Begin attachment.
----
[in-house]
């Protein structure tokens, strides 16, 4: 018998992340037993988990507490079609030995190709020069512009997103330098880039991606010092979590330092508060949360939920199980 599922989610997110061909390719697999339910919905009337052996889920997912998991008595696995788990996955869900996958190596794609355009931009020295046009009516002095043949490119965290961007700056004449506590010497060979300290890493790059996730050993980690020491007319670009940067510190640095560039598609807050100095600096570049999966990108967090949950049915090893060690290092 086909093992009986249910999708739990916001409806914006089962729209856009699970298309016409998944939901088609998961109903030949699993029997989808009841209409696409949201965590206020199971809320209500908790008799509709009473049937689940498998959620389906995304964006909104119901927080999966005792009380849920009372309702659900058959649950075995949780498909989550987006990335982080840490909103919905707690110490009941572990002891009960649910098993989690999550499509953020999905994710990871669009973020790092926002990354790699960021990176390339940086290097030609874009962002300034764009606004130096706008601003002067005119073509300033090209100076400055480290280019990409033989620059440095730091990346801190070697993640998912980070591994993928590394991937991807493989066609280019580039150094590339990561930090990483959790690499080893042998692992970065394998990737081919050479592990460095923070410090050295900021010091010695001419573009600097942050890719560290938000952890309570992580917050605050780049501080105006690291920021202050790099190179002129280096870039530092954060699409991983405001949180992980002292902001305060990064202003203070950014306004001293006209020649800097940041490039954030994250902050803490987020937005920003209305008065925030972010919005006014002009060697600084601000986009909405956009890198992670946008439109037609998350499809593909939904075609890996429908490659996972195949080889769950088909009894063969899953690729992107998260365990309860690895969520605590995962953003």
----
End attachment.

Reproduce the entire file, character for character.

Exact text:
[in-house]
């Protein structure tokens, strides 16, 4: 018998992340037993988990507490079609030995190709020069512009997103330098880039991606010092979590330092508060949360939920199980 599922989610997110061909390719697999339910919905009337052996889920997912998991008595696995788990996955869900996958190596794609355009931009020295046009009516002095043949490119965290961007700056004449506590010497060979300290890493790059996730050993980690020491007319670009940067510190640095560039598609807050100095600096570049999966990108967090949950049915090893060690290092 086909093992009986249910999708739990916001409806914006089962729209856009699970298309016409998944939901088609998961109903030949699993029997989808009841209409696409949201965590206020199971809320209500908790008799509709009473049937689940498998959620389906995304964006909104119901927080999966005792009380849920009372309702659900058959649950075995949780498909989550987006990335982080840490909103919905707690110490009941572990002891009960649910098993989690999550499509953020999905994710990871669009973020790092926002990354790699960021990176390339940086290097030609874009962002300034764009606004130096706008601003002067005119073509300033090209100076400055480290280019990409033989620059440095730091990346801190070697993640998912980070591994993928590394991937991807493989066609280019580039150094590339990561930090990483959790690499080893042998692992970065394998990737081919050479592990460095923070410090050295900021010091010695001419573009600097942050890719560290938000952890309570992580917050605050780049501080105006690291920021202050790099190179002129280096870039530092954060699409991983405001949180992980002292902001305060990064202003203070950014306004001293006209020649800097940041490039954030994250902050803490987020937005920003209305008065925030972010919005006014002009060697600084601000986009909405956009890198992670946008439109037609998350499809593909939904075609890996429908490659996972195949080889769950088909009894063969899953690729992107998260365990309860690895969520605590995962953003």